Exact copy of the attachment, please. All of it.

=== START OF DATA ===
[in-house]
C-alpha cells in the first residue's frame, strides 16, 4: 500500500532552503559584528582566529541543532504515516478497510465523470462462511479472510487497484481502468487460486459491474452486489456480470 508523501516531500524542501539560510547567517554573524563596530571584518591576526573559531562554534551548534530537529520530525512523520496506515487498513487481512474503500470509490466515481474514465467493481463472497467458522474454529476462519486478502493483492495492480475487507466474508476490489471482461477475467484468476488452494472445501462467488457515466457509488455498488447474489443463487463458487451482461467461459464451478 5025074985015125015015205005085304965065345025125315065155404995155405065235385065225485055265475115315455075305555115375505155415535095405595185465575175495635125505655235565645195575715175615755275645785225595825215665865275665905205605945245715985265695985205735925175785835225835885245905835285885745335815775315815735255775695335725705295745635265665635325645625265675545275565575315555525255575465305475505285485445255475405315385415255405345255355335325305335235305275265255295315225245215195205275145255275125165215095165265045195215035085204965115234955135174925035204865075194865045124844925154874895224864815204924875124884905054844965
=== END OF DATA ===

[in-house]
C-alpha cells in the first residue's frame, strides 16, 4: 500500500532552503559584528582566529541543532504515516478497510465523470462462511479472510487497484481502468487460486459491474452486489456480470 508523501516531500524542501539560510547567517554573524563596530571584518591576526573559531562554534551548534530537529520530525512523520496506515487498513487481512474503500470509490466515481474514465467493481463472497467458522474454529476462519486478502493483492495492480475487507466474508476490489471482461477475467484468476488452494472445501462467488457515466457509488455498488447474489443463487463458487451482461467461459464451478 5025074985015125015015205005085304965065345025125315065155404995155405065235385065225485055265475115315455075305555115375505155415535095405595185465575175495635125505655235565645195575715175615755275645785225595825215665865275665905205605945245715985265695985205735925175785835225835885245905835285885745335815775315815735255775695335725705295745635265665635325645625265675545275565575315555525255575465305475505285485445255475405315385415255405345255355335325305335235305275265255295315225245215195205275145255275125165215095165265045195215035085204965115234955135174925035204865075194865045124844925154874895224864815204924875124884905054844965